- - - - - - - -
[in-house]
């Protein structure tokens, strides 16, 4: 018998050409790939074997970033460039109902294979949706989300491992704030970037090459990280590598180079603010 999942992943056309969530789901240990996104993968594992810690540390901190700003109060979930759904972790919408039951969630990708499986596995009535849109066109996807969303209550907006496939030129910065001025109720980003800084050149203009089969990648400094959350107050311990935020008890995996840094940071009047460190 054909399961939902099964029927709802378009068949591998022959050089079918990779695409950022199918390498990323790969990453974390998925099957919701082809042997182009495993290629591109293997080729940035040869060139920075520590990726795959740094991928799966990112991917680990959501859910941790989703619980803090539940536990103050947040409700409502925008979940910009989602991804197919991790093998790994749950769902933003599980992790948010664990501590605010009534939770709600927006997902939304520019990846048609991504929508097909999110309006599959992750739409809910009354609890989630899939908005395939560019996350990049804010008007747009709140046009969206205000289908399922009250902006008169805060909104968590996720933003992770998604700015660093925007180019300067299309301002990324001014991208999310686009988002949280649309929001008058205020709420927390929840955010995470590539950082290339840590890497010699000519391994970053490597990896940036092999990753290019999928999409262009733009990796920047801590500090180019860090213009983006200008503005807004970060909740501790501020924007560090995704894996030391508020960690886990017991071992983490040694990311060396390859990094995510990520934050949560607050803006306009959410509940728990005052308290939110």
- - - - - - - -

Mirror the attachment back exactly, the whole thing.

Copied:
[in-house]
């Protein structure tokens, strides 16, 4: 018998050409790939074997970033460039109902294979949706989300491992704030970037090459990280590598180079603010 999942992943056309969530789901240990996104993968594992810690540390901190700003109060979930759904972790919408039951969630990708499986596995009535849109066109996807969303209550907006496939030129910065001025109720980003800084050149203009089969990648400094959350107050311990935020008890995996840094940071009047460190 054909399961939902099964029927709802378009068949591998022959050089079918990779695409950022199918390498990323790969990453974390998925099957919701082809042997182009495993290629591109293997080729940035040869060139920075520590990726795959740094991928799966990112991917680990959501859910941790989703619980803090539940536990103050947040409700409502925008979940910009989602991804197919991790093998790994749950769902933003599980992790948010664990501590605010009534939770709600927006997902939304520019990846048609991504929508097909999110309006599959992750739409809910009354609890989630899939908005395939560019996350990049804010008007747009709140046009969206205000289908399922009250902006008169805060909104968590996720933003992770998604700015660093925007180019300067299309301002990324001014991208999310686009988002949280649309929001008058205020709420927390929840955010995470590539950082290339840590890497010699000519391994970053490597990896940036092999990753290019999928999409262009733009990796920047801590500090180019860090213009983006200008503005807004970060909740501790501020924007560090995704894996030391508020960690886990017991071992983490040694990311060396390859990094995510990520934050949560607050803006306009959410509940728990005052308290939110």